Monday, 26 October 2015

What to do with a £35m Rembrandt

The Trustees of Penrhyn Castle recently sold a Rembrandt portrait for £35m to a foreign buyer. The export license has been temporarily withheld to allow a UK institution to raise the money. More details can be found at Bendor Grosvenor’s excellent site.

If a bunch of private and wealthy individuals want to stump up £35m for the painting, by all means let them. If a bunch of charities want to, they must consider if there aren’t better uses of the money. Unless their aims are pretty much limited to “financing old estates by the purchases of assets from those estates” the chances are that there will be better uses of the money. “Better” here meaning “more closely aligned with the purposes of the charity”.

The real question is: under what circumstances can the tax-payer be rightly asked to stump up enough money to build several hundred homes for nurses and teachers, just so a canvas can go on hanging in a castle hundreds of miles from anywhere? “Sentiment” is not an acceptable answer. “Because otherwise the taxpayer would be stumping up for regional subsidies that they don’t have to now because tourism generated by the canvas” is an acceptable answer.

Art has two sources of economic value: its price to a buyer; and the NPV of the cash flows it generates as an exhibit. When art can’t be sold – as for example the Rothkos at the Tate Modern – its economic value is in its drawing power and the ability of the museum to extract money from visitors. (So those Rothkos at the Tate really aren’t worth the $200m or so that his auction prices would suggest.) If a buyer is willing to pay way more than the exhibit value, the seller is getting a good deal. I don’t know how much money Penrhyn makes, but it can’t be enough if they’re thinking about selling a Rembrandt.

The Rembrandt is worth £35m to the mystery buyer, because the buyer gets to enjoy it and whatever other benefits it brings. It is quite likely that ownership of a painting like that could lead to deals that would easily yield more than £35m. It is quite unlikely that anything like that much would gained if the painting remains in a castle in deepest Wales. It is not worth £35m to the taxpayer. Or to any kind of consortium.

But it is worth £35m of other people’s money to the Trustees of Penryhn. (Or £22.5m after tax, according to Grosvenor.) In fact, it’s worth any amount of other people’s money. Anything is. What the Trustees are really after is having their cake, the Rembrandt on the wall, and eating it, £22.5m in the bank to pay for the roof.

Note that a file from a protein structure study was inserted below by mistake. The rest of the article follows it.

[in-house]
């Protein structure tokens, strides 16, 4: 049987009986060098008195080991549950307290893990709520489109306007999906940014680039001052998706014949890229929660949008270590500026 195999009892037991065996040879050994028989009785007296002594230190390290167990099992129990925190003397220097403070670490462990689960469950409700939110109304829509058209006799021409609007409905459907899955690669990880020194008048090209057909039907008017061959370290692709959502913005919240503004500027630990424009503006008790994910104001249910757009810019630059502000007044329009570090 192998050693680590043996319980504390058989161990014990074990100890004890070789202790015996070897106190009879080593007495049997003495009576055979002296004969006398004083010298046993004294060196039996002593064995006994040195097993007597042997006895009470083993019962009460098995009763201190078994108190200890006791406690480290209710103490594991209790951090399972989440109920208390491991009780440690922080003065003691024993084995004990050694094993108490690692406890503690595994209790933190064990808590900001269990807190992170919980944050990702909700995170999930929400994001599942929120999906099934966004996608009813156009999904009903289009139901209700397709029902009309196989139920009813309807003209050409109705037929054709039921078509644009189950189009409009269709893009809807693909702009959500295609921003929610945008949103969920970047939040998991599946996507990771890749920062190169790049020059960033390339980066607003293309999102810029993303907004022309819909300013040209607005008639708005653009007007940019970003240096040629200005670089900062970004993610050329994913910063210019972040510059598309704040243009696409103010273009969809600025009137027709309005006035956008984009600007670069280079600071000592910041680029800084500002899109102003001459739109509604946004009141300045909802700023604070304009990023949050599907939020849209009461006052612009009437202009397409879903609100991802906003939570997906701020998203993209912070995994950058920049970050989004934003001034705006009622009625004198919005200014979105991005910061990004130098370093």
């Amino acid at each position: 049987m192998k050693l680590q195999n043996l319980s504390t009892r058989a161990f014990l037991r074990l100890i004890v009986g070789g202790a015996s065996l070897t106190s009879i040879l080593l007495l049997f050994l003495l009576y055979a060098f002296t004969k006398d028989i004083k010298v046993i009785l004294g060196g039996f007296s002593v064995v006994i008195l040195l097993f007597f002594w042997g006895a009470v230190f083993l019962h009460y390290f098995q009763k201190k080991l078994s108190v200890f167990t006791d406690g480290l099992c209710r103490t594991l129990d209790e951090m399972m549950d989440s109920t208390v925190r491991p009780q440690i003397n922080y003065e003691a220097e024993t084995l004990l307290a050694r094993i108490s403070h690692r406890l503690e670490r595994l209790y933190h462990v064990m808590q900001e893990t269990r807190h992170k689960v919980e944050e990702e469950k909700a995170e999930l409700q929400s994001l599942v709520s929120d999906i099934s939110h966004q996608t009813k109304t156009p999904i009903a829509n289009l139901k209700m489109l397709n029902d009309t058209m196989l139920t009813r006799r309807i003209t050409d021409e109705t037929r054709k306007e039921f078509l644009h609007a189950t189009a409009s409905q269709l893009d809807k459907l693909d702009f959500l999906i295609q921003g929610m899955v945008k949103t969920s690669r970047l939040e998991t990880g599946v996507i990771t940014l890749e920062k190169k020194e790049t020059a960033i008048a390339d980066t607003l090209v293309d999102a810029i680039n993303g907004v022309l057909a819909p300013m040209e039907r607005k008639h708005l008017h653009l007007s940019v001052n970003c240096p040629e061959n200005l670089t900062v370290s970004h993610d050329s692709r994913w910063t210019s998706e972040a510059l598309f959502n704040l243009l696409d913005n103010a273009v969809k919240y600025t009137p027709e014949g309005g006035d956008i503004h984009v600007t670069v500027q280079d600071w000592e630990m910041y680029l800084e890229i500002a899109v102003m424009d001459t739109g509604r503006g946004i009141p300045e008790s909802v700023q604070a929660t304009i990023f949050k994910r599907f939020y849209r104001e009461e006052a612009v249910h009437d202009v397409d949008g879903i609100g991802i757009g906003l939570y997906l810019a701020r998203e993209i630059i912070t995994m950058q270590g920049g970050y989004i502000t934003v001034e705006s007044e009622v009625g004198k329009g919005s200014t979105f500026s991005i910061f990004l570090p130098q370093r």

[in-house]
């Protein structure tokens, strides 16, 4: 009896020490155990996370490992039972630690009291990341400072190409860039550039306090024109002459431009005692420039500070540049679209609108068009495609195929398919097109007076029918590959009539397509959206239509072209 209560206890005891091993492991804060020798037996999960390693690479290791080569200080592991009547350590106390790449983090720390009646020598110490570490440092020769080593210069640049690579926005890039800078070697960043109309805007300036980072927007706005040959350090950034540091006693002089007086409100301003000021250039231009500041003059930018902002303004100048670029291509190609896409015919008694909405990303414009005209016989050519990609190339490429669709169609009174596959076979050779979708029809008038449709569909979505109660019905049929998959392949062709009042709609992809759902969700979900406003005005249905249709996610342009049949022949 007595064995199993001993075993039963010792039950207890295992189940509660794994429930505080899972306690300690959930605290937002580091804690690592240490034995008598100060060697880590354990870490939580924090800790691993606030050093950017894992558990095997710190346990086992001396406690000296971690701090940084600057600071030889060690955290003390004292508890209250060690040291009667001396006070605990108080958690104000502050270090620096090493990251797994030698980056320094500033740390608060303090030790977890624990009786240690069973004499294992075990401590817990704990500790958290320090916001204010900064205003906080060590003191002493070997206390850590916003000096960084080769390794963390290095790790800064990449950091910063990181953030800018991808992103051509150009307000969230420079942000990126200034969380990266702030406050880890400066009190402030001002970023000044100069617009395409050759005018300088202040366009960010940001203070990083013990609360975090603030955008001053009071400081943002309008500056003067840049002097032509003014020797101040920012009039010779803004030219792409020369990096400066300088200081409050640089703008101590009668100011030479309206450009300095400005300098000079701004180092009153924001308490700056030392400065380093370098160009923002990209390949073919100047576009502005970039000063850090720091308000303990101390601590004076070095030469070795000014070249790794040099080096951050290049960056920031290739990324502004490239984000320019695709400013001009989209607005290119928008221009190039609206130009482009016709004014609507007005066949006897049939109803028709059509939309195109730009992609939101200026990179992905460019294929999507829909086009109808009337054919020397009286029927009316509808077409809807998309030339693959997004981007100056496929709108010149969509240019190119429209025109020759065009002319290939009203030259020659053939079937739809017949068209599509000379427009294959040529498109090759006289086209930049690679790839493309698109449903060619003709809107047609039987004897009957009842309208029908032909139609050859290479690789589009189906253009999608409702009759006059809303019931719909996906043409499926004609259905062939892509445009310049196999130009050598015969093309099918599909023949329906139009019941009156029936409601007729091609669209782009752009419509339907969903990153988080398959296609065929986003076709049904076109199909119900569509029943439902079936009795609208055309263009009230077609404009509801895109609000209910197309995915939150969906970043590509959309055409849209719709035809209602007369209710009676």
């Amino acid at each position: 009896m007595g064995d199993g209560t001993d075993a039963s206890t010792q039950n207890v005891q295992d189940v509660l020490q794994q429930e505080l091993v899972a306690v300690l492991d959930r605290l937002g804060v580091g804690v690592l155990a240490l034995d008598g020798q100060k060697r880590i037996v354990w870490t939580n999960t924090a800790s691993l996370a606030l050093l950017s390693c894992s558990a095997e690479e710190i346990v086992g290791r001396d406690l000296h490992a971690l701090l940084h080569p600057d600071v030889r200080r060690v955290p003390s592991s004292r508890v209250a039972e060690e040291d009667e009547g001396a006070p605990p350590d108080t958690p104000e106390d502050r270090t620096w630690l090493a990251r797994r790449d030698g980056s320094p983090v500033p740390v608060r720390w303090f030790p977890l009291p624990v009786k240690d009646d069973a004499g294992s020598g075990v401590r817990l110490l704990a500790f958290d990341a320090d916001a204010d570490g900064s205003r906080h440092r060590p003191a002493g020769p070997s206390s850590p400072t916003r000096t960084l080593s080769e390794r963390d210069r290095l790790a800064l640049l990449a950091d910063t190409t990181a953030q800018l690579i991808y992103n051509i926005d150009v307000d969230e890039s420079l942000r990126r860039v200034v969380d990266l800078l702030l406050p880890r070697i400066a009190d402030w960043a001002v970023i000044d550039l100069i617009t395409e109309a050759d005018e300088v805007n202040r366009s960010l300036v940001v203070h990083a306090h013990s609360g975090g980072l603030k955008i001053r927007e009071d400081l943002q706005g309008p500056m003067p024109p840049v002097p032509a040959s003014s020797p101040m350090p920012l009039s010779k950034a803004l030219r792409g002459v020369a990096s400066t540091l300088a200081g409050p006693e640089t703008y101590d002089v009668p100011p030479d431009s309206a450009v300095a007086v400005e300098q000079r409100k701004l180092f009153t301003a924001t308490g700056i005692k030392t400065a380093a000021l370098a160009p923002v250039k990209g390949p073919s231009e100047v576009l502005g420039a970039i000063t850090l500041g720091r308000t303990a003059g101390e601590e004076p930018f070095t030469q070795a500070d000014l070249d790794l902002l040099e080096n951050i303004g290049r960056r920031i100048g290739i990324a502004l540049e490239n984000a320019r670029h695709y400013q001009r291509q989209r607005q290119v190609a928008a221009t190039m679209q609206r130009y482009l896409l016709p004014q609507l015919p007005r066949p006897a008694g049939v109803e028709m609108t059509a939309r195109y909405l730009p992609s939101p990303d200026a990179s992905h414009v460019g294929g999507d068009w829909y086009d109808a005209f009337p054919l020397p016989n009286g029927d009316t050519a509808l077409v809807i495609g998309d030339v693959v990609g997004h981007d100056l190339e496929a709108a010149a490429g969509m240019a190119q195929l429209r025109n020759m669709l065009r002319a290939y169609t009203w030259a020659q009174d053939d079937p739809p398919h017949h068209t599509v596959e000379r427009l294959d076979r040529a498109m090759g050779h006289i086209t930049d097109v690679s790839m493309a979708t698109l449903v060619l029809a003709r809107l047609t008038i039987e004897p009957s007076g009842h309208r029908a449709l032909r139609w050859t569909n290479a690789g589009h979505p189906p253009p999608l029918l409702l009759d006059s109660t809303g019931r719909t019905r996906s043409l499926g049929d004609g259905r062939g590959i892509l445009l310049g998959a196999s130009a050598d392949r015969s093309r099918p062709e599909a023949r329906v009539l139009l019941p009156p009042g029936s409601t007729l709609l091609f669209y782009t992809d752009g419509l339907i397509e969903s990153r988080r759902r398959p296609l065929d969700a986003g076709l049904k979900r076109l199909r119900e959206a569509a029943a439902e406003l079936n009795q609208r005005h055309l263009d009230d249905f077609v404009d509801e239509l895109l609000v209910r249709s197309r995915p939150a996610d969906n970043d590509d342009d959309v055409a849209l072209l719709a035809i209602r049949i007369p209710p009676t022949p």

Nope. If they want the money, they can let the Rembrandt go to where it can do some good: the National Gallery, or the NPG. Or they could start renting it out for exhibitions and charge a decent rate for it.

But but but.... isn't the value of Art above mere grubby money? Shouldn't we keep it because Heritage and The Nation?

Art is not an essential part of our national identity, like, say, secure borders and a requirement that all dealings with British government organisations (social security, for instance) are done in English. (But I digress.) Art is, for all the attendance figures at museums and the queues of young foreign students at the Tate Modern, a minority occupation that takes a fair amount of reading, looking and changes of mind to appreciate. Also money. Art books aren’t as expensive as statistics text-books, but they aren’t cheap either. Art is not a spiritual substitute for religion, though we may get spiritual feelings from the contemplation of certain works. Neither is the mere looking at art a form of self-improvement: that comes with the discipline of learning and appreciating more. If you think that simply looking at art is improving, just examine the faces of all those young foreign students being dragged round the Tate Modern.

That's not the argument to keep the Rembrandt in the UK.  The argument is that it is more valuable at Penrhyn than it is in some mansion in Dubai or Peking. Because the setting adds, or subtracts, to the experience of seeing the painting. Old Masters make more sense in old castles than they do in new starchitect buildings.

So how about this, which I think Dr Grosvenor suggests as if it would never happen. How about we sell the Rembrandt, but it has to stay in Penrhyn? The owners can let it travel and keep the income, and they can pay the insurance as well. They get a bunch of private viewing days at the castle. And of course, they can sell it on. Under the same conditions.

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